The proper execution of the sprint start is crucial in determining the performance during a sprint race. In this respect, when moving from the crouch to the upright position, trunk kinematics is a key element. The purpose of this study was to validate the use of a trunk-mounted inertial measurement unit (IMU) in estimating the trunk inclination and angular velocity in the sagittal plane during the sprint start. In-laboratory sprint starts were performed by five sprinters. The local acceleration and angular velocity components provided by the IMU were processed using an adaptive Kalman filter. The accuracy of the IMU inclination estimate and its consistency with trunk inclination were assessed using reference stereophotogrammetric measurements. A Bland-Altman analysis, carried out using parameters (minimum, maximum, and mean values) extracted from the time histories of the estimated variables, and curve similarity analysis (correlation coefficient > 0.99, root mean square difference < 7 deg) indicated the agreement between reference and IMU estimates, opening a promising scenario for an accurate in-field use of IMUs for sprint start performance assessment.
Jeffrey B. Driban, Nicole Cattano, Easwaran Balasubramanian, Michael R. Sitler, Mamta Amin, Joseph Glutting and Mary F. Barbe
Context: To better understand why a knee develops osteoarthritis after joint trauma we need to assess the local biochemical changes. Unfortunately, it is challenging to obtain synovial fluid from a knee with no effusion. Objective: To describe the authors' protocol for aspirating synovial fluid from noneffused knees. Second, they demonstrate the validity of this method by evaluating the relationships between normalized and raw biomarker concentrations among knees with effusion (undergoing a traditional aspiration) and without effusion (requiring a saline-assisted aspiration). Design: Validation study based on secondary analyses from 2 cohort studies. Setting: Outpatient orthopedic clinic and basic-science laboratory. Participants: Participants had moderate to severe radiographic knee osteoarthritis (n = 15 with and 11 without effusion) and no osteoarthritis or effusion (n = 4). Interventions: The same orthopedic surgeon performed all synovial-fluid joint aspirations, including saline-assisted aspirations. Main Outcome Measures: The authors used multiplex enzyme-linked immunosorbent assays to determine 7 synovial-fluid biomarker concentrations. They then calculated correlations between raw and normalized (to total synovial-fluid protein content) biomarker concentrations. Results: The authors excluded 1 sample collected with a saline-assisted aspiration because it contained blood. Normalized biomarker concentrations had positive associations with raw biomarker concentrations (r = .77-99), with the exception of interleukin-13 and interleukin-1Β among knees that underwent a saline-assisted aspiration. Excluding interleukin-1Β, associations between normalized and raw biomarker concentrations were consistent between knees that had a saline-assisted or traditional aspiration. Conclusions:Saline-assisted aspiration is a valid technique for assessing the local biochemical changes in knees without effusion.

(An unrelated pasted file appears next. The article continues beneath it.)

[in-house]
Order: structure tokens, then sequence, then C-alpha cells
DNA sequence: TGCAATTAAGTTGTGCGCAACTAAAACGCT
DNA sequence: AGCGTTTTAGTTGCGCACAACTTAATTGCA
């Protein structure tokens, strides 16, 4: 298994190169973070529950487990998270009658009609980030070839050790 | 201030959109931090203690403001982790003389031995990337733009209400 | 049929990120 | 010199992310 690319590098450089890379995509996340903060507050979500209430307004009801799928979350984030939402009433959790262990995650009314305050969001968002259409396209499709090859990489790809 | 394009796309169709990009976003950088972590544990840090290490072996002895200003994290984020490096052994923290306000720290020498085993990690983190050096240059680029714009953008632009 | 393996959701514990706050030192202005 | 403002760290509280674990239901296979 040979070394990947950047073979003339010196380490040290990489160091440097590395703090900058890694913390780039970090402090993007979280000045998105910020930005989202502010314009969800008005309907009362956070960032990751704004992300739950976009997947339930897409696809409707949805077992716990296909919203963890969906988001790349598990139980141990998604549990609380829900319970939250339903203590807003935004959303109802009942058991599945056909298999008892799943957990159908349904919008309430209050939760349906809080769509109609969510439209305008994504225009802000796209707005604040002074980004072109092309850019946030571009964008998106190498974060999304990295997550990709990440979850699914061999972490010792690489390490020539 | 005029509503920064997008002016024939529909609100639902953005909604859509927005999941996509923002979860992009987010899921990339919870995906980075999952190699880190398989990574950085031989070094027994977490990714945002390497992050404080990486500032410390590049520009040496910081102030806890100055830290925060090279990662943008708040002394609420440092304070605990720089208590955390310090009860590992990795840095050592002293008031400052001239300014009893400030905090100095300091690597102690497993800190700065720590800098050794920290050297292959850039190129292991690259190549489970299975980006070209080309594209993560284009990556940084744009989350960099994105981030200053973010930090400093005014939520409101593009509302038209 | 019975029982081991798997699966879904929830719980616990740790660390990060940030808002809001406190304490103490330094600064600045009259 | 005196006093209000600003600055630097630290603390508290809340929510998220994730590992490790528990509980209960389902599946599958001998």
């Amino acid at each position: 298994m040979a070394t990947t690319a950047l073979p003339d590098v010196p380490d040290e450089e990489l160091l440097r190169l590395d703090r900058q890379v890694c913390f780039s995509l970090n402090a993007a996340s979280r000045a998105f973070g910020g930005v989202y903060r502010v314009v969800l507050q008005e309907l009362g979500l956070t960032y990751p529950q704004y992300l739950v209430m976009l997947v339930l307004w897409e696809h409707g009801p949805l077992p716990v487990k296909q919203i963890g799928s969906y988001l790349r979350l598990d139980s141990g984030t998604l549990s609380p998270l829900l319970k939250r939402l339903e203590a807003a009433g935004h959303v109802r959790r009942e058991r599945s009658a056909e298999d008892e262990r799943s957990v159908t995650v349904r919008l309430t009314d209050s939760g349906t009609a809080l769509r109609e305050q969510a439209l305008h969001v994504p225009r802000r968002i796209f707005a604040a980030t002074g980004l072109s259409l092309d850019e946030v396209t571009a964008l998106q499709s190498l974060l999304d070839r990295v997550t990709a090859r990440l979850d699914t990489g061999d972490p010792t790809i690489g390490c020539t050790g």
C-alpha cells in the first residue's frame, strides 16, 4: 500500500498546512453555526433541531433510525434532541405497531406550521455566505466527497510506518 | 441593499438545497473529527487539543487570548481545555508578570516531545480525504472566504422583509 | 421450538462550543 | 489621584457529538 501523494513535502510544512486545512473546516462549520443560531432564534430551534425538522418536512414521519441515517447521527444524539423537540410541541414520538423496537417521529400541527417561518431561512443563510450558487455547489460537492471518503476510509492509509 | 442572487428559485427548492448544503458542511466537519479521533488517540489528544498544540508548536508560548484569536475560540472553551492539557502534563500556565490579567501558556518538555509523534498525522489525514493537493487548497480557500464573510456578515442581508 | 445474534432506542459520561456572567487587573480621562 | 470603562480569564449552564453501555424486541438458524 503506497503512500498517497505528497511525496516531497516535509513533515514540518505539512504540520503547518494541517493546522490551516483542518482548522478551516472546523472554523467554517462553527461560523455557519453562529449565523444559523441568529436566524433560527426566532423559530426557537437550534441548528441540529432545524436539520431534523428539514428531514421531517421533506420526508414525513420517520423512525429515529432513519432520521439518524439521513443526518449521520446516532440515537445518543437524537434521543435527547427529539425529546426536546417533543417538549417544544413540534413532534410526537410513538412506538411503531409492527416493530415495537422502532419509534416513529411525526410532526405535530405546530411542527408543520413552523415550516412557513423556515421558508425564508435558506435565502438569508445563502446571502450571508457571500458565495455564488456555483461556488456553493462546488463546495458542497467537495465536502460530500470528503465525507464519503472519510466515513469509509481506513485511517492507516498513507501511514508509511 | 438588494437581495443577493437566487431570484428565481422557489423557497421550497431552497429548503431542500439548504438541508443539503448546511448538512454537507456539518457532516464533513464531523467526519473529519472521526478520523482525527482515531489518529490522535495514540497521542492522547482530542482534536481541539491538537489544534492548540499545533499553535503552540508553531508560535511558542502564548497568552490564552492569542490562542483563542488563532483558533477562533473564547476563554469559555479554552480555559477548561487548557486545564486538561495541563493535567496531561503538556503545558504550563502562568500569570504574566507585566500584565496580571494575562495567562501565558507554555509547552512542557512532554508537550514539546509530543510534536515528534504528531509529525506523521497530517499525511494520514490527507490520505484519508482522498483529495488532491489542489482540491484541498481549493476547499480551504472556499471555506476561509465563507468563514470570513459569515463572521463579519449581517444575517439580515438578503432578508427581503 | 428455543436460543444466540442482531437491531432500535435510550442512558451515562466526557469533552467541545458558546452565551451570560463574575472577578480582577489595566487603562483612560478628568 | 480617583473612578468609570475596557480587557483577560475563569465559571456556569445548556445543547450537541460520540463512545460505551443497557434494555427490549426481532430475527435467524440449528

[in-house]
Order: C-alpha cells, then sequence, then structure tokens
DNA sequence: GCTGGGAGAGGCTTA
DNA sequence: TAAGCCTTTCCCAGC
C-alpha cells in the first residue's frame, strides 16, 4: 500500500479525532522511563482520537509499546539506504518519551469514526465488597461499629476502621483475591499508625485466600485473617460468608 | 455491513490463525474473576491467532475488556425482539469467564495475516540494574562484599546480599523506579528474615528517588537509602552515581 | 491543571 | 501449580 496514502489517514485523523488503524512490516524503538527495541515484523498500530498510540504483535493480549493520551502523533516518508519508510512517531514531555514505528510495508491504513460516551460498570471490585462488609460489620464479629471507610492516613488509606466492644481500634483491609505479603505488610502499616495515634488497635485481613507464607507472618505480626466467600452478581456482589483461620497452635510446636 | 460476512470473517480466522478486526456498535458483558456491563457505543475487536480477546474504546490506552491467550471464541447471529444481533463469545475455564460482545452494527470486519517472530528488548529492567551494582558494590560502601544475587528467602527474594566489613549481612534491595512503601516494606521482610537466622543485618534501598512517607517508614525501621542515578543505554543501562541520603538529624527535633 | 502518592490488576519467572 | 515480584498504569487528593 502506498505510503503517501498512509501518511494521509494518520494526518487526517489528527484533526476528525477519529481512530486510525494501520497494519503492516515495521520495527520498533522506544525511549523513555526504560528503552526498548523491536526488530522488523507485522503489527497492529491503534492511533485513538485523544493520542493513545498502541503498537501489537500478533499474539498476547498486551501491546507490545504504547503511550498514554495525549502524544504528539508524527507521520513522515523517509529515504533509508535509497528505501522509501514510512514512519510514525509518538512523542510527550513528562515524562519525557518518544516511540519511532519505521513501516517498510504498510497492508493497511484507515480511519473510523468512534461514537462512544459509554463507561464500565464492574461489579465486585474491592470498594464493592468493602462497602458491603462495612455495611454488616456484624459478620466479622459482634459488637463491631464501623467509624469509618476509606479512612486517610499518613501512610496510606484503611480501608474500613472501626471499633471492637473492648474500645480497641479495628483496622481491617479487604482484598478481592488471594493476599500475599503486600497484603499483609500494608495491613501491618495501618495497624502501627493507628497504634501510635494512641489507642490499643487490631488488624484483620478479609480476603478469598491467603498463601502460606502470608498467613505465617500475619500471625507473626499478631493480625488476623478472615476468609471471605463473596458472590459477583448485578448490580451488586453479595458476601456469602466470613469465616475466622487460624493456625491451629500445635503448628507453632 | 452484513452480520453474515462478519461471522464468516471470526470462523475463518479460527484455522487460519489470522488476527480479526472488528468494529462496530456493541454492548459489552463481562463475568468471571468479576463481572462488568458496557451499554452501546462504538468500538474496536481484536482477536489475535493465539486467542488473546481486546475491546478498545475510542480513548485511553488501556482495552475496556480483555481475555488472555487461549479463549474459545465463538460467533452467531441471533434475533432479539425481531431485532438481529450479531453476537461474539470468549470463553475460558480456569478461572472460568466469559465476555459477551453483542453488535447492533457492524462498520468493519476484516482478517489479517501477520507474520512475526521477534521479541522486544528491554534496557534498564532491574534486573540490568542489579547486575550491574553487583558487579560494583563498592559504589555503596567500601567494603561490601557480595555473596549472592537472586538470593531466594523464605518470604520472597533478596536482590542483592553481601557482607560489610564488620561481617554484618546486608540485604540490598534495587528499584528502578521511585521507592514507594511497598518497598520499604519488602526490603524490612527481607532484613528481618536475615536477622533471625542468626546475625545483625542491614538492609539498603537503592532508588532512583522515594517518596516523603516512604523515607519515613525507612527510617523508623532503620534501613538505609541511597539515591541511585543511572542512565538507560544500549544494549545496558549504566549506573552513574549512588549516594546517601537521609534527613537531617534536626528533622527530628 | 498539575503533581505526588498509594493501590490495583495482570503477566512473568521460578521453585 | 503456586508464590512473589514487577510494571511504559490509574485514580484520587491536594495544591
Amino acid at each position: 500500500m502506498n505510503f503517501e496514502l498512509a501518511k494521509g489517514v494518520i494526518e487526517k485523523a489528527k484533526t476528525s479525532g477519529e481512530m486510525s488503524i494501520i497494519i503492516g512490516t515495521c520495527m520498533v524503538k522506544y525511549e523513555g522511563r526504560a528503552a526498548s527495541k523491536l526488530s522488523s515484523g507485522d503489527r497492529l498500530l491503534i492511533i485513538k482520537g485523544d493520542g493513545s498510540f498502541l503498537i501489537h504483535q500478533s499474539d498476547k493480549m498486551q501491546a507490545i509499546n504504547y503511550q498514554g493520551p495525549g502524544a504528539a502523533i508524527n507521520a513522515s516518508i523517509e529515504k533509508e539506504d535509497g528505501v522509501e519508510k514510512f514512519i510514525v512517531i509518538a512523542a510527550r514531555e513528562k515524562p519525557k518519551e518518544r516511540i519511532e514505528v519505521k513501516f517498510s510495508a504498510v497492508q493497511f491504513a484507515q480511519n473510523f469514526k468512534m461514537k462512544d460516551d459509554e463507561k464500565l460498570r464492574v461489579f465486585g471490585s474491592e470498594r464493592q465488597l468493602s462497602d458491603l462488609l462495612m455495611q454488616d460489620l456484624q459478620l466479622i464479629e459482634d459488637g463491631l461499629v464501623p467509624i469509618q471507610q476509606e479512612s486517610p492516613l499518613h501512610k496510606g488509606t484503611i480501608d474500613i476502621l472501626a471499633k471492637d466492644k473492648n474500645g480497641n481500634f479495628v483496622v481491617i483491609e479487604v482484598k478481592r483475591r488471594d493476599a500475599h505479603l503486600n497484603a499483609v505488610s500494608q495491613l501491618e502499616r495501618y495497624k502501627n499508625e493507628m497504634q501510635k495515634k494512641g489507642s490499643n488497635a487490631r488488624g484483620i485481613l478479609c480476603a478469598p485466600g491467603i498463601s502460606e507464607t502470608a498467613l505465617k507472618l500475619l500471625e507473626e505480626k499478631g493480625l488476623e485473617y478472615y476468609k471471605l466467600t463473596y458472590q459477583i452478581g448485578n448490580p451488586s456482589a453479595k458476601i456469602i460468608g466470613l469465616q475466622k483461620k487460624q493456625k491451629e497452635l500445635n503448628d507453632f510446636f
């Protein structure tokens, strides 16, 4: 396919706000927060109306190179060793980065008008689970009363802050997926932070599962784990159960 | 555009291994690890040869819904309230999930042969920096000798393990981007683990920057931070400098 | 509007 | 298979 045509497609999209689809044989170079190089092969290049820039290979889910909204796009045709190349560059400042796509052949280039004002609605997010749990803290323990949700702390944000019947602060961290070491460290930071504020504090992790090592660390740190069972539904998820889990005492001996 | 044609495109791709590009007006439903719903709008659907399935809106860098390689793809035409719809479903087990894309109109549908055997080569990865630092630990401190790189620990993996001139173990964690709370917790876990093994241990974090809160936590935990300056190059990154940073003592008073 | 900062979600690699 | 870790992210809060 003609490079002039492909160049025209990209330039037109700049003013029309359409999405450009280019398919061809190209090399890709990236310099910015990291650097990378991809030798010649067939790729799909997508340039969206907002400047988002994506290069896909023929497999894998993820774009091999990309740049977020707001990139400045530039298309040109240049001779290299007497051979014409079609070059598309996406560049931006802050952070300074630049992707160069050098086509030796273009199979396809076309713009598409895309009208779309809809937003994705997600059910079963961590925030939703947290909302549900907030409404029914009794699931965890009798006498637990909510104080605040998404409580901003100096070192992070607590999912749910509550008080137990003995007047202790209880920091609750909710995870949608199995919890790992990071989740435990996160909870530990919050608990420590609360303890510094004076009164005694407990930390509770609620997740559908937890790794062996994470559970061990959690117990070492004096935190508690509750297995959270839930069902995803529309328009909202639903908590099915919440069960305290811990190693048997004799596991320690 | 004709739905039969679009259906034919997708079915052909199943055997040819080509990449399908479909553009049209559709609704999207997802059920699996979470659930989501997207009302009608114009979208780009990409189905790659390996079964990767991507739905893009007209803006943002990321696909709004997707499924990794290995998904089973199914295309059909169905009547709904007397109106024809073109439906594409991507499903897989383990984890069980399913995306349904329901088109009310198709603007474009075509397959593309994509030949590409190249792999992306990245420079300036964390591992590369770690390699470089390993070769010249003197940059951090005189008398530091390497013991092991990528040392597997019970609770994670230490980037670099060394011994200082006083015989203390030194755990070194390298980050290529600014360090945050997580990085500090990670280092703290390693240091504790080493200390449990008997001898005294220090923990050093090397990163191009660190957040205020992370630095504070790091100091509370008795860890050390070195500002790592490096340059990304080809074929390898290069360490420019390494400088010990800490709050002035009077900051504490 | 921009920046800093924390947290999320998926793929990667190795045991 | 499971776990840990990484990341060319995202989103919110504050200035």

Christina Evaggelinou, Nikolaos Tsigilis and Areti Papa
This study was designed to examine the underlying structure of the Test of Gross Motor Development (TGMD) in Ulrich (1985). The TGMD was administered to 644 children who were randomly divided into two groups (calibration group and validation group). The calibration group (n = 324) included 150 boys and 174 girls, and the validation group included 160 boys and 160 girls, ranging from 3 to 10 years. A two-factor model was postulated and supported. According to the model, seven variables measuring children’s ability for moving into space loaded on one factor (locomotor skills), while five variables measuring children’s ability for controlling objects loaded on the other factor (object control skills). In addition, the proposed model was found to be invariant across the two groups. Good cross-generalizability of the TGMD appears to support its validity. Physical educators working with young children may use it with confidence when assessing and planning physical education programs involving locomotor and object control skills.